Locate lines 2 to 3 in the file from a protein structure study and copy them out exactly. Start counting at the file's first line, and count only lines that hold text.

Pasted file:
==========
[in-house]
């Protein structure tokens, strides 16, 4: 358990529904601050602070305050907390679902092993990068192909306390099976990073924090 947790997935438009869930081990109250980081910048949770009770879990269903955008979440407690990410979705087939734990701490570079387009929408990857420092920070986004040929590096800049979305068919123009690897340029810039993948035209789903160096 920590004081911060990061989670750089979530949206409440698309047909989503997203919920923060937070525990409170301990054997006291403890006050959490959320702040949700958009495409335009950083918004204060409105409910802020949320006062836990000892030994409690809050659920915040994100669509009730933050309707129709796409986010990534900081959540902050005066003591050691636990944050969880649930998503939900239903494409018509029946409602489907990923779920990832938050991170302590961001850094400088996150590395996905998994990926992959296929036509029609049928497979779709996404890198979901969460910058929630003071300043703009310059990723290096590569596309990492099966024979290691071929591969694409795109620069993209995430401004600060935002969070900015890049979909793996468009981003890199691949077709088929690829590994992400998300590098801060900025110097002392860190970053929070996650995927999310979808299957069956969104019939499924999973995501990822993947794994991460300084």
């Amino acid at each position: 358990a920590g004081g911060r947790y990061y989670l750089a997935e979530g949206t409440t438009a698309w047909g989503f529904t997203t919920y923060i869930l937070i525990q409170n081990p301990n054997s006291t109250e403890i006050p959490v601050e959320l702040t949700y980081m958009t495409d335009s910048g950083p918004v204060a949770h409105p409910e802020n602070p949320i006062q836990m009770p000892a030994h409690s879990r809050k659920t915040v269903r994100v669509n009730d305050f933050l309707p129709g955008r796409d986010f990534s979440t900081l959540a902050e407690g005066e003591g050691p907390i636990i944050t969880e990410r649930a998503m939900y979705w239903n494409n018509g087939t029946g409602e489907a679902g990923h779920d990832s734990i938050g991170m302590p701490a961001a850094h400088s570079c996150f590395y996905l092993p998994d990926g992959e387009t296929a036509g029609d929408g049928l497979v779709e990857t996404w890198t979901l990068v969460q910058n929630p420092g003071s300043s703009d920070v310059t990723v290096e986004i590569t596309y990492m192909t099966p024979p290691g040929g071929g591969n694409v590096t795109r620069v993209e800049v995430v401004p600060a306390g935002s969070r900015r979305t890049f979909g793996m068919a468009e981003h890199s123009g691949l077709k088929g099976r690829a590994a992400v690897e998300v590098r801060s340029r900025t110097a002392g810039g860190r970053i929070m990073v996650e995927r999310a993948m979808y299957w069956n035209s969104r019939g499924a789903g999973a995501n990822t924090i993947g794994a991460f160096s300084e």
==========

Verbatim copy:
């Protein structure tokens, strides 16, 4: 358990529904601050602070305050907390679902092993990068192909306390099976990073924090 947790997935438009869930081990109250980081910048949770009770879990269903955008979440407690990410979705087939734990701490570079387009929408990857420092920070986004040929590096800049979305068919123009690897340029810039993948035209789903160096 920590004081911060990061989670750089979530949206409440698309047909989503997203919920923060937070525990409170301990054997006291403890006050959490959320702040949700958009495409335009950083918004204060409105409910802020949320006062836990000892030994409690809050659920915040994100669509009730933050309707129709796409986010990534900081959540902050005066003591050691636990944050969880649930998503939900239903494409018509029946409602489907990923779920990832938050991170302590961001850094400088996150590395996905998994990926992959296929036509029609049928497979779709996404890198979901969460910058929630003071300043703009310059990723290096590569596309990492099966024979290691071929591969694409795109620069993209995430401004600060935002969070900015890049979909793996468009981003890199691949077709088929690829590994992400998300590098801060900025110097002392860190970053929070996650995927999310979808299957069956969104019939499924999973995501990822993947794994991460300084």
């Amino acid at each position: 358990a920590g004081g911060r947790y990061y989670l750089a997935e979530g949206t409440t438009a698309w047909g989503f529904t997203t919920y923060i869930l937070i525990q409170n081990p301990n054997s006291t109250e403890i006050p959490v601050e959320l702040t949700y980081m958009t495409d335009s910048g950083p918004v204060a949770h409105p409910e802020n602070p949320i006062q836990m009770p000892a030994h409690s879990r809050k659920t915040v269903r994100v669509n009730d305050f933050l309707p129709g955008r796409d986010f990534s979440t900081l959540a902050e407690g005066e003591g050691p907390i636990i944050t969880e990410r649930a998503m939900y979705w239903n494409n018509g087939t029946g409602e489907a679902g990923h779920d990832s734990i938050g991170m302590p701490a961001a850094h400088s570079c996150f590395y996905l092993p998994d990926g992959e387009t296929a036509g029609d929408g049928l497979v779709e990857t996404w890198t979901l990068v969460q910058n929630p420092g003071s300043s703009d920070v310059t990723v290096e986004i590569t596309y990492m192909t099966p024979p290691g040929g071929g591969n694409v590096t795109r620069v993209e800049v995430v401004p600060a306390g935002s969070r900015r979305t890049f979909g793996m068919a468009e981003h890199s123009g691949l077709k088929g099976r690829a590994a992400v690897e998300v590098r801060s340029r900025t110097a002392g810039g860190r970053i929070m990073v996650e995927r999310a993948m979808y299957w069956n035209s969104r019939g499924a789903g999973a995501n990822t924090i993947g794994a991460f160096s300084e």